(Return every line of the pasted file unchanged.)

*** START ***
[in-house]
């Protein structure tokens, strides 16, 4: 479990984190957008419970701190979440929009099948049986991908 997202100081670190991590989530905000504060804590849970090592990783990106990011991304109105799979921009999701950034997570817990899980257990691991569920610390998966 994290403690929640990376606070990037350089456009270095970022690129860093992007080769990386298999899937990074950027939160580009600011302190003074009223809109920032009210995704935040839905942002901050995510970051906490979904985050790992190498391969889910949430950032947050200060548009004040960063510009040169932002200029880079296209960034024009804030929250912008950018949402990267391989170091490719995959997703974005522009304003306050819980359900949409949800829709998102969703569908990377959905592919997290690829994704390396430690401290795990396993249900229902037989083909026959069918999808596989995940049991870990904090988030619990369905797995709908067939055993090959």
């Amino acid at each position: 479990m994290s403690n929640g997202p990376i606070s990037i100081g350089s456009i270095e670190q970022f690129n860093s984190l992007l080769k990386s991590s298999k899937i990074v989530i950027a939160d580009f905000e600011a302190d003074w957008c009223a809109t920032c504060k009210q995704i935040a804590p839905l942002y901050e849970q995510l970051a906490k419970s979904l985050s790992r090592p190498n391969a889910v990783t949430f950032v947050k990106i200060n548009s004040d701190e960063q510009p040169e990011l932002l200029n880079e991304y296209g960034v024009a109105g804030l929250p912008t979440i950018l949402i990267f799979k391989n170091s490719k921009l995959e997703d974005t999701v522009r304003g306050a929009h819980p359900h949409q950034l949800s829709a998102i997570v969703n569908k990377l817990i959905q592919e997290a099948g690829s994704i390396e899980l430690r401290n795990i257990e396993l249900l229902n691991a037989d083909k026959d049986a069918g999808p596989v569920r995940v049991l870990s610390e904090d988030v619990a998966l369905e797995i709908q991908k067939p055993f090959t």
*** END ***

[in-house]
């Protein structure tokens, strides 16, 4: 479990984190957008419970701190979440929009099948049986991908 997202100081670190991590989530905000504060804590849970090592990783990106990011991304109105799979921009999701950034997570817990899980257990691991569920610390998966 994290403690929640990376606070990037350089456009270095970022690129860093992007080769990386298999899937990074950027939160580009600011302190003074009223809109920032009210995704935040839905942002901050995510970051906490979904985050790992190498391969889910949430950032947050200060548009004040960063510009040169932002200029880079296209960034024009804030929250912008950018949402990267391989170091490719995959997703974005522009304003306050819980359900949409949800829709998102969703569908990377959905592919997290690829994704390396430690401290795990396993249900229902037989083909026959069918999808596989995940049991870990904090988030619990369905797995709908067939055993090959």
């Amino acid at each position: 479990m994290s403690n929640g997202p990376i606070s990037i100081g350089s456009i270095e670190q970022f690129n860093s984190l992007l080769k990386s991590s298999k899937i990074v989530i950027a939160d580009f905000e600011a302190d003074w957008c009223a809109t920032c504060k009210q995704i935040a804590p839905l942002y901050e849970q995510l970051a906490k419970s979904l985050s790992r090592p190498n391969a889910v990783t949430f950032v947050k990106i200060n548009s004040d701190e960063q510009p040169e990011l932002l200029n880079e991304y296209g960034v024009a109105g804030l929250p912008t979440i950018l949402i990267f799979k391989n170091s490719k921009l995959e997703d974005t999701v522009r304003g306050a929009h819980p359900h949409q950034l949800s829709a998102i997570v969703n569908k990377l817990i959905q592919e997290a099948g690829s994704i390396e899980l430690r401290n795990i257990e396993l249900l229902n691991a037989d083909k026959d049986a069918g999808p596989v569920r995940v049991l870990s610390e904090d988030v619990a998966l369905e797995i709908q991908k067939p055993f090959t």